Keep going and the vista reopens.  It is the mouth of that long Eagle Creek coming in from the other side of the river.  The community of Worthville lies low on this junction, and the town of Sparta lies high on its upper reaches.  Upstream of the creek’s wider opening, the land surface is more dissected, but the creek is well dressed with ample collars of fertile floodplain.  Shale rock geology, I suspect.  But drive up Highway 467 that follows alongside that creek, and you will be following along with the railroad, which crosses the River behind you to head over to English.

Continue back to the road running next to the River.  As the low banks and high cliffs close back in, they seem to take on the aspect of the Hudson River back home.  And the road you’re traveling on is like the one that parallels the Hudson on its east bank in that Empire State.  Only earlier in time.  Longer ago.  Before it became more like today and left us too busy to notice.

Driving this stretch of Highway 389 is like driving through history left in place.  It is as though progress slowed as the passing freeway sucked up all the new modern methods.  It is slower here, more peaceful, and the pavement only patched, not replaced.  There will be no bridges crossing over this powerful river until Gratz, further isolating this stretch of such interest for your personal visit.

Drennon Creek is next to the south, and cannot be passed by any interested party without first entering in.  So wide and inviting, with the creek immediately folding in onto itself like an Egyptian Cartouche, announcing the location of the mysterious Sacred Springs above.  Would the Pharaoh’s Barge dock here, and their Regal Procession follow the Sacred Buffalo upstream?

Take Route 202 into its drainage.  Follow the creek and its rich, fat floodplain.  Then follow the road as it jumps upslope to the flat, fertile lands hidden up there.  Surely this is the Promised Land of Henry County.  The land of prophets, like Wendell Berry!

Pass the Smith-Berry Vineyard and Winery, and head into the county seat of New Castle. Visit the Berry Center, which supports Wendell’s writing and the sustainable agriculture he heralds.  Check out their bookstore and library.  This is a famous place in which to be reading.

Let’s drive, now, further into the world of history and fiction.  The world surrounding that well known, and living, novelist and poet, Wendell Berry.  Head north onto Highway 421, turning right on Route 193 toward Port Royal.  What a beautiful peninsula of Henry County Heaven.  A world of its own that completely surrounds the drainage of Canes Run to give it character!  The “Back Roads of Kentucky” are referring to places like this.  Hidden, not stirred.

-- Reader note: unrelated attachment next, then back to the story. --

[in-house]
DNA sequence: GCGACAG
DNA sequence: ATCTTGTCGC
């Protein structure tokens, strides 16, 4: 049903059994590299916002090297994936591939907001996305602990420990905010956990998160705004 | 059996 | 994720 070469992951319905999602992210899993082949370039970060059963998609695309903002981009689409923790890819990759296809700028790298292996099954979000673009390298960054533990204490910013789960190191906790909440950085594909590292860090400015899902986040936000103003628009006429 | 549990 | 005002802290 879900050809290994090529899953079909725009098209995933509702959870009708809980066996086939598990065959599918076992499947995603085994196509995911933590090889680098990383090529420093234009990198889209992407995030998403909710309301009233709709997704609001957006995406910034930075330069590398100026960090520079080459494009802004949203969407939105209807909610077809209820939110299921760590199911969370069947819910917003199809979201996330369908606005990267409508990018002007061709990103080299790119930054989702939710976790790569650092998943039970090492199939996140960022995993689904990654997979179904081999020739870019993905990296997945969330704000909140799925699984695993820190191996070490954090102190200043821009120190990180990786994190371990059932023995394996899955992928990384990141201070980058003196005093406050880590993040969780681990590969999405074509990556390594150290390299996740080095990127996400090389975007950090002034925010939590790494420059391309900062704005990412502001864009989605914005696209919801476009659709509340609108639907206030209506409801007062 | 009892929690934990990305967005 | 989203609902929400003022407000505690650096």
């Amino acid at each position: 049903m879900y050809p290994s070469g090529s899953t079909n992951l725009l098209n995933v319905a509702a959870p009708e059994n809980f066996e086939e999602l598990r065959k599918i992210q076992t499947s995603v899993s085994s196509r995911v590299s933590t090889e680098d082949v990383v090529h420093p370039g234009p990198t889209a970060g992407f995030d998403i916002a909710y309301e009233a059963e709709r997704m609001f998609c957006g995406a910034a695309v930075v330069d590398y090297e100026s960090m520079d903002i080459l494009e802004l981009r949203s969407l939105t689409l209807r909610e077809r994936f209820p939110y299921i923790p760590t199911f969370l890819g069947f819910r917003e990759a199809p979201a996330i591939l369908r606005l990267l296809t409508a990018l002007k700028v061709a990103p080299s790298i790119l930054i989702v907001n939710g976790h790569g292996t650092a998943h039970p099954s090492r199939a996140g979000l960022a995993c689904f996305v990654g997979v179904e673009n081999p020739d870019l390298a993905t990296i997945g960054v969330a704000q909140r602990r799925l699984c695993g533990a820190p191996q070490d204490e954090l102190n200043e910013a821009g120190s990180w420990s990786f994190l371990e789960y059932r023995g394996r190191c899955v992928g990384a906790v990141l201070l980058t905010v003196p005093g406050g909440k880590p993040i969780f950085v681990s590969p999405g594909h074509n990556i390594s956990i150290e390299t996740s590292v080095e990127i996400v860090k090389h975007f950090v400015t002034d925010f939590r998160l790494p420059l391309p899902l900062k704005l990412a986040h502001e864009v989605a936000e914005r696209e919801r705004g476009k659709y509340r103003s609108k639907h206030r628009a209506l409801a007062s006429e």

Watch carefully and turn quickly to the right on Route 574.  You will be riding on the flat headlands between creeks draining these lands.  And don’t be greedy.  You will immediately want to move out into this rustic love-of-land spot in Kentucky!  Don’t worry.  Kentucky is full of them.  Kentucky is Paradise, you know!

Look sharp again.  You are going to turn left onto a one-lane, paved entrance to the enchanting lands of Canes Run.  Take a look at the terrain view on your smart phone map.  You are truly crossing through a self-enclosed world, where Hobbits might hide, or where the Headless Horseman still rides.  The magic of imagination.  No wonder Wendell Berry lives around here!

Rise back up and enter the center of this community, Port Royal.

Stop at the Parker Farm Supply store and get a sandwich. Life is lived at a slower pace here, just as meaningful as yours, perhaps just more appreciated.  Nearby, down on the river, you will find Jayber Crow and the town of Port William imagined by Wendell Berry in his writings.  They will come alive in your heart when you read more of his stories.  Seeing what he is writing will bring more meaning to what he is thinking.  He has something to say, and your thoughts will sprout with his cultivation of our human condition.  Humanity described in his novels, poems, and short stories about this hidden oasis.

 

We carry out our salt to the boat on the river.  Pole forward, boys, we are now carrying treasure.  Look at that Eagle flying high.  Far away, it still looms large with a cloud white head and a yellow beak.

Where is it going?  Tie up, again, over on the right bank of the river.  I can see, now, that the Eagle is leading us to a magnificent body of water [Benjy Kinman Lake] now cut off from the River.  I bet the fishing is terrific in there!  This bird is a symbol of an American heaven!

 

 

1 Comment

  1. Makes me want to jump in my aging Volvo to begin exploring the KY River right now! Thank you!

Tell me what you think about my posts!